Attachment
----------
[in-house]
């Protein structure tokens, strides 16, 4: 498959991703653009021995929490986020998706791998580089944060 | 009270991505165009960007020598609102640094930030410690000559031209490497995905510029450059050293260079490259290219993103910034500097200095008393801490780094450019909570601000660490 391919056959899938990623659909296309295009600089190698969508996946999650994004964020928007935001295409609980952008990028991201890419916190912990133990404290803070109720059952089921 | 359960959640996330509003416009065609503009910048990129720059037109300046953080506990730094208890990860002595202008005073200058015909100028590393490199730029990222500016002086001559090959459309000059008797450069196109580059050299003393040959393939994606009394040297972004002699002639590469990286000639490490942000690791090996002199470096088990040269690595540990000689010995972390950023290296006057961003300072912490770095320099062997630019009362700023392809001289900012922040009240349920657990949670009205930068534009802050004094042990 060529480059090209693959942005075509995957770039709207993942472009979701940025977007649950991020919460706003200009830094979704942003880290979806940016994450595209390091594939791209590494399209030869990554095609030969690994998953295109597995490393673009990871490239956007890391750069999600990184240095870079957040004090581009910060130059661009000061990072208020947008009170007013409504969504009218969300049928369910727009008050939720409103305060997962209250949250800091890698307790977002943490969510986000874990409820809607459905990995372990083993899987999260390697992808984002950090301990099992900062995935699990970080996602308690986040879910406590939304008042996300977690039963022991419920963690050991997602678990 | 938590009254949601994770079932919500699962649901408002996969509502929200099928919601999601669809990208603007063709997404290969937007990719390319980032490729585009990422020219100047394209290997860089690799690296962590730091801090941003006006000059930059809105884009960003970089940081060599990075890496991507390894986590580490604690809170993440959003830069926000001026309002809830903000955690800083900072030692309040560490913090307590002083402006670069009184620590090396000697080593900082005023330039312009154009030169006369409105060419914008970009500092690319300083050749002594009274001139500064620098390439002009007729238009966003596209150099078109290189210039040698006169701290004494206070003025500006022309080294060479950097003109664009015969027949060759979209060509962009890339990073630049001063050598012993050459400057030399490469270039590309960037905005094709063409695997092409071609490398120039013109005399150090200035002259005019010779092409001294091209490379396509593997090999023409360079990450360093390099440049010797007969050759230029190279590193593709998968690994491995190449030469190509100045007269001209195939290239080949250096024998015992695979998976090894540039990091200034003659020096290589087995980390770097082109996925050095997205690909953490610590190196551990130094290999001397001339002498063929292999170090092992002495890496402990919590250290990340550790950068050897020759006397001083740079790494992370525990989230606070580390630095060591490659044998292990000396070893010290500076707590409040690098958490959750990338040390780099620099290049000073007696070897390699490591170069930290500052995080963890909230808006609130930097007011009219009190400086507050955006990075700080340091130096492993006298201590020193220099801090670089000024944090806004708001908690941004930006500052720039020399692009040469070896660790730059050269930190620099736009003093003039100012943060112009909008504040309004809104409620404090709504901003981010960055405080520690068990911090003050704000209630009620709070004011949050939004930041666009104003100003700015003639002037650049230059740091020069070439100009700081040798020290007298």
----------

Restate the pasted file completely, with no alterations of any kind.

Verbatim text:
[in-house]
């Protein structure tokens, strides 16, 4: 498959991703653009021995929490986020998706791998580089944060 | 009270991505165009960007020598609102640094930030410690000559031209490497995905510029450059050293260079490259290219993103910034500097200095008393801490780094450019909570601000660490 391919056959899938990623659909296309295009600089190698969508996946999650994004964020928007935001295409609980952008990028991201890419916190912990133990404290803070109720059952089921 | 359960959640996330509003416009065609503009910048990129720059037109300046953080506990730094208890990860002595202008005073200058015909100028590393490199730029990222500016002086001559090959459309000059008797450069196109580059050299003393040959393939994606009394040297972004002699002639590469990286000639490490942000690791090996002199470096088990040269690595540990000689010995972390950023290296006057961003300072912490770095320099062997630019009362700023392809001289900012922040009240349920657990949670009205930068534009802050004094042990 060529480059090209693959942005075509995957770039709207993942472009979701940025977007649950991020919460706003200009830094979704942003880290979806940016994450595209390091594939791209590494399209030869990554095609030969690994998953295109597995490393673009990871490239956007890391750069999600990184240095870079957040004090581009910060130059661009000061990072208020947008009170007013409504969504009218969300049928369910727009008050939720409103305060997962209250949250800091890698307790977002943490969510986000874990409820809607459905990995372990083993899987999260390697992808984002950090301990099992900062995935699990970080996602308690986040879910406590939304008042996300977690039963022991419920963690050991997602678990 | 938590009254949601994770079932919500699962649901408002996969509502929200099928919601999601669809990208603007063709997404290969937007990719390319980032490729585009990422020219100047394209290997860089690799690296962590730091801090941003006006000059930059809105884009960003970089940081060599990075890496991507390894986590580490604690809170993440959003830069926000001026309002809830903000955690800083900072030692309040560490913090307590002083402006670069009184620590090396000697080593900082005023330039312009154009030169006369409105060419914008970009500092690319300083050749002594009274001139500064620098390439002009007729238009966003596209150099078109290189210039040698006169701290004494206070003025500006022309080294060479950097003109664009015969027949060759979209060509962009890339990073630049001063050598012993050459400057030399490469270039590309960037905005094709063409695997092409071609490398120039013109005399150090200035002259005019010779092409001294091209490379396509593997090999023409360079990450360093390099440049010797007969050759230029190279590193593709998968690994491995190449030469190509100045007269001209195939290239080949250096024998015992695979998976090894540039990091200034003659020096290589087995980390770097082109996925050095997205690909953490610590190196551990130094290999001397001339002498063929292999170090092992002495890496402990919590250290990340550790950068050897020759006397001083740079790494992370525990989230606070580390630095060591490659044998292990000396070893010290500076707590409040690098958490959750990338040390780099620099290049000073007696070897390699490591170069930290500052995080963890909230808006609130930097007011009219009190400086507050955006990075700080340091130096492993006298201590020193220099801090670089000024944090806004708001908690941004930006500052720039020399692009040469070896660790730059050269930190620099736009003093003039100012943060112009909008504040309004809104409620404090709504901003981010960055405080520690068990911090003050704000209630009620709070004011949050939004930041666009104003100003700015003639002037650049230059740091020069070439100009700081040798020290007298």